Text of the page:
After a record year, investments in European tech companies have collapsed. According to calculations by venture capitalist Atomico, the cash injections this year will amount to almost $ 85 billion - 18 percent less than the peak of around $ 104 billion in 2021. However, the sum is still the second highest of all time. At the presentation of the annual industry report, Atomico partner Tom Wehmeier spoke of the "toughest economic environment since the global financial crisis". Measured against this, the result is remarkable.
The German market was particularly hard hit by the crisis, with investments falling from almost 19 to around 11 billion euros. That was also due to the exorbitant previous year, explained Wehmeier. The local industry has developed strongly since 2015 and is increasingly successful in attracting foreign tech talents.
boom during the pandemic
Start-ups have experienced a boom in the pandemic. They benefited from the fact that digitization got a boost - for example in financial transactions, online shopping or food deliveries. With investors, money was easy with the low interest rates, which led to numerous lavish financing rounds. But with the Ukraine war, the weakening economy and the rise in interest rates, the market has turned. Investors held back. The ratings of large start-ups, including the Klarna payment service, collapsed, and companies such as the Berlin e-scooter provider Tier cut jobs.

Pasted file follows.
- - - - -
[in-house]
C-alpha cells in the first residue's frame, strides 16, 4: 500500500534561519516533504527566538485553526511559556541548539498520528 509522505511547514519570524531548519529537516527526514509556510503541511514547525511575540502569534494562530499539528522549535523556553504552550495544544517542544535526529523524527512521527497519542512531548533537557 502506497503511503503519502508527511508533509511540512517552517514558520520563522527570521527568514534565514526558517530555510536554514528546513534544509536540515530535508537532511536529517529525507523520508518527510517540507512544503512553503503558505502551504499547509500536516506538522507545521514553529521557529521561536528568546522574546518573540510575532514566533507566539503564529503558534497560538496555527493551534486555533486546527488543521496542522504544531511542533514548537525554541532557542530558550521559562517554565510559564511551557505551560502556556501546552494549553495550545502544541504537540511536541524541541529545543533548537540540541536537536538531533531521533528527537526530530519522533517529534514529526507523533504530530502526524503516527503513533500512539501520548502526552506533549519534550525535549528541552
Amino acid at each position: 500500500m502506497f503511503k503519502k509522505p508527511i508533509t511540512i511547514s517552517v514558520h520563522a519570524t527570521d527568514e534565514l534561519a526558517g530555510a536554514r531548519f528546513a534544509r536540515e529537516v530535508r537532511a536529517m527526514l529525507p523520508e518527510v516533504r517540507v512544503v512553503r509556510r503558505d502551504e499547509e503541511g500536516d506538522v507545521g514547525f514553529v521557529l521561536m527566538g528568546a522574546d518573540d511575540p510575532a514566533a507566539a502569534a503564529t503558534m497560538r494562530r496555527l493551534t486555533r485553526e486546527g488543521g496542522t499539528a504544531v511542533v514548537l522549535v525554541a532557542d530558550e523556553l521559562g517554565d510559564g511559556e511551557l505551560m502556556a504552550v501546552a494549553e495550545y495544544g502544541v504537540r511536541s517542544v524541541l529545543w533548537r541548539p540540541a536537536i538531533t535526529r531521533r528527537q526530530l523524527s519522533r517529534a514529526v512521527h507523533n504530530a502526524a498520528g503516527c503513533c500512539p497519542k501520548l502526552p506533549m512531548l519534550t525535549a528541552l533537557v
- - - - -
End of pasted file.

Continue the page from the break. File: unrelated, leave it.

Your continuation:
According to Atomico, the number of large financing rounds in Europe with more than 100 million dollars collapsed with the bad mood. There was also a sharp decline in "unicorns" - start-ups with a valuation of over one billion dollars: while there were 105 new unicorns on the market in 2021, this year by the end of October there were only 31. Among them were four German ones: The tax startup Taxfix, the sports app OneFootball, the company Grover, which offers electronic equipment for rent, and the gastro app Choco.
Overall, the harsh industry environment has cost at least 14,000 people their jobs at European tech companies, and more than $400 billion in valuations have been wiped out, the study said. Nevertheless, the industry is proving to be robust. In a poll, 77 percent said they were more or just as optimistic about the future, and 23 percent were more pessimistic than a year ago.